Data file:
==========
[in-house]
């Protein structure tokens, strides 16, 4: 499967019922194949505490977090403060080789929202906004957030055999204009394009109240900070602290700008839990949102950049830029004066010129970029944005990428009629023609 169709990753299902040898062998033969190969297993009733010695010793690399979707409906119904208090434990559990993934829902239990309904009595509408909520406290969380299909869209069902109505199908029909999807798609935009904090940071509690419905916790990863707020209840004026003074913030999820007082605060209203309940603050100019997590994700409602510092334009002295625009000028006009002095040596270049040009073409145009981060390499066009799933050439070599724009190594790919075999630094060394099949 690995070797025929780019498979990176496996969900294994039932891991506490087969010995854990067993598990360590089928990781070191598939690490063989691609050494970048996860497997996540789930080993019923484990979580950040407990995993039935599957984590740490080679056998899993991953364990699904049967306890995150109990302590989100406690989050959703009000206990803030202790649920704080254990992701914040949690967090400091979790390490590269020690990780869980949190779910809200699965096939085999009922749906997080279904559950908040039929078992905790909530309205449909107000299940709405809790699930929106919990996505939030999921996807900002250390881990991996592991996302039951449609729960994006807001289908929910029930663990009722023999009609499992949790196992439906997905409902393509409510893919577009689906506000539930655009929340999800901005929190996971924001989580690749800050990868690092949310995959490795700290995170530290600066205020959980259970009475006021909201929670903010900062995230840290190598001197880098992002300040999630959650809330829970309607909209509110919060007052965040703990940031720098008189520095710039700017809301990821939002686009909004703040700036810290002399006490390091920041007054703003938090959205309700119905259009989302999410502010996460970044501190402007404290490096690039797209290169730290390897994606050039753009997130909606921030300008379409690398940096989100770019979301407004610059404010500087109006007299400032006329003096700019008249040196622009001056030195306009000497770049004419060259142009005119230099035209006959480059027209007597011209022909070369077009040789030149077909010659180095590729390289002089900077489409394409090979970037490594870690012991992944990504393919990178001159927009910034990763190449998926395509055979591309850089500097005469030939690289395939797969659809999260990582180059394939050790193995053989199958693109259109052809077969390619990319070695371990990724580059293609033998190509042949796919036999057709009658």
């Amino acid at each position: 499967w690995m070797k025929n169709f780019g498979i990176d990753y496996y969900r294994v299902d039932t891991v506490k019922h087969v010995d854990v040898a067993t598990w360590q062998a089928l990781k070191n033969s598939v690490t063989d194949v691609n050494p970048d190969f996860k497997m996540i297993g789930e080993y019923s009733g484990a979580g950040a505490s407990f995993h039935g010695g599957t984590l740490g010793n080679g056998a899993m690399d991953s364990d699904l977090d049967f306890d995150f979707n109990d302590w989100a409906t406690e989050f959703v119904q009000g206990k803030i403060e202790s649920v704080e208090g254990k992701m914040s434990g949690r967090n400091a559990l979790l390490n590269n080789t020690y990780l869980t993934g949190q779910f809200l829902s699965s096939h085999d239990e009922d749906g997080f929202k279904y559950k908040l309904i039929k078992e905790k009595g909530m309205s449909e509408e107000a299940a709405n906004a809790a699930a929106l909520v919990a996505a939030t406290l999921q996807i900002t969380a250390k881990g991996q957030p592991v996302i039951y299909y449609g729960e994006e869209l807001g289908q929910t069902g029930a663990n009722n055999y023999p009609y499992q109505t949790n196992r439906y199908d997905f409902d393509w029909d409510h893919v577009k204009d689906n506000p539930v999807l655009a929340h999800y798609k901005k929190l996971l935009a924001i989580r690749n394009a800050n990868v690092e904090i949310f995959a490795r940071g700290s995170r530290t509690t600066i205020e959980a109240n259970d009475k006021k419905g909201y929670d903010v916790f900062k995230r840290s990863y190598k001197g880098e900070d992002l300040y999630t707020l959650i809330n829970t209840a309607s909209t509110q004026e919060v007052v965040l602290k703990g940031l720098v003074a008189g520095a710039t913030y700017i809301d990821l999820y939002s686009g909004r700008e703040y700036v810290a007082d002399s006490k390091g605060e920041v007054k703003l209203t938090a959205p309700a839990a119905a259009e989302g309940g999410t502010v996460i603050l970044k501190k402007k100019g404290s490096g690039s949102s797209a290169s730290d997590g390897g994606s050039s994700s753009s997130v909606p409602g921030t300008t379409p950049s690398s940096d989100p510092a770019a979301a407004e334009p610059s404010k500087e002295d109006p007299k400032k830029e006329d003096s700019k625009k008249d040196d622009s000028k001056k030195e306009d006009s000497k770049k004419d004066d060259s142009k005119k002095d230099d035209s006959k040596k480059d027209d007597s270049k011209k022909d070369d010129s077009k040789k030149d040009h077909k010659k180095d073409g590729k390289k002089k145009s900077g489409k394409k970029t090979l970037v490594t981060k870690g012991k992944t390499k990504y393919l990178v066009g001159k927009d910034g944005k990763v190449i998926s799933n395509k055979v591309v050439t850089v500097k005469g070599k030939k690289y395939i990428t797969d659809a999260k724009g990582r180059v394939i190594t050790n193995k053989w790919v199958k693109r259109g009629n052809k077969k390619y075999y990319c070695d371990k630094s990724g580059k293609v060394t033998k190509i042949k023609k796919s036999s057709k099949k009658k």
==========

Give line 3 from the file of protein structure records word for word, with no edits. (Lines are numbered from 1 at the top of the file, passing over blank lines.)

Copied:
């Amino acid at each position: 499967w690995m070797k025929n169709f780019g498979i990176d990753y496996y969900r294994v299902d039932t891991v506490k019922h087969v010995d854990v040898a067993t598990w360590q062998a089928l990781k070191n033969s598939v690490t063989d194949v691609n050494p970048d190969f996860k497997m996540i297993g789930e080993y019923s009733g484990a979580g950040a505490s407990f995993h039935g010695g599957t984590l740490g010793n080679g056998a899993m690399d991953s364990d699904l977090d049967f306890d995150f979707n109990d302590w989100a409906t406690e989050f959703v119904q009000g206990k803030i403060e202790s649920v704080e208090g254990k992701m914040s434990g949690r967090n400091a559990l979790l390490n590269n080789t020690y990780l869980t993934g949190q779910f809200l829902s699965s096939h085999d239990e009922d749906g997080f929202k279904y559950k908040l309904i039929k078992e905790k009595g909530m309205s449909e509408e107000a299940a709405n906004a809790a699930a929106l909520v919990a996505a939030t406290l999921q996807i900002t969380a250390k881990g991996q957030p592991v996302i039951y299909y449609g729960e994006e869209l807001g289908q929910t069902g029930a663990n009722n055999y023999p009609y499992q109505t949790n196992r439906y199908d997905f409902d393509w029909d409510h893919v577009k204009d689906n506000p539930v999807l655009a929340h999800y798609k901005k929190l996971l935009a924001i989580r690749n394009a800050n990868v690092e904090i949310f995959a490795r940071g700290s995170r530290t509690t600066i205020e959980a109240n259970d009475k006021k419905g909201y929670d903010v916790f900062k995230r840290s990863y190598k001197g880098e900070d992002l300040y999630t707020l959650i809330n829970t209840a309607s909209t509110q004026e919060v007052v965040l602290k703990g940031l720098v003074a008189g520095a710039t913030y700017i809301d990821l999820y939002s686009g909004r700008e703040y700036v810290a007082d002399s006490k390091g605060e920041v007054k703003l209203t938090a959205p309700a839990a119905a259009e989302g309940g999410t502010v996460i603050l970044k501190k402007k100019g404290s490096g690039s949102s797209a290169s730290d997590g390897g994606s050039s994700s753009s997130v909606p409602g921030t300008t379409p950049s690398s940096d989100p510092a770019a979301a407004e334009p610059s404010k500087e002295d109006p007299k400032k830029e006329d003096s700019k625009k008249d040196d622009s000028k001056k030195e306009d006009s000497k770049k004419d004066d060259s142009k005119k002095d230099d035209s006959k040596k480059d027209d007597s270049k011209k022909d070369d010129s077009k040789k030149d040009h077909k010659k180095d073409g590729k390289k002089k145009s900077g489409k394409k970029t090979l970037v490594t981060k870690g012991k992944t390499k990504y393919l990178v066009g001159k927009d910034g944005k990763v190449i998926s799933n395509k055979v591309v050439t850089v500097k005469g070599k030939k690289y395939i990428t797969d659809a999260k724009g990582r180059v394939i190594t050790n193995k053989w790919v199958k693109r259109g009629n052809k077969k390619y075999y990319c070695d371990k630094s990724g580059k293609v060394t033998k190509i042949k023609k796919s036999s057709k099949k009658k």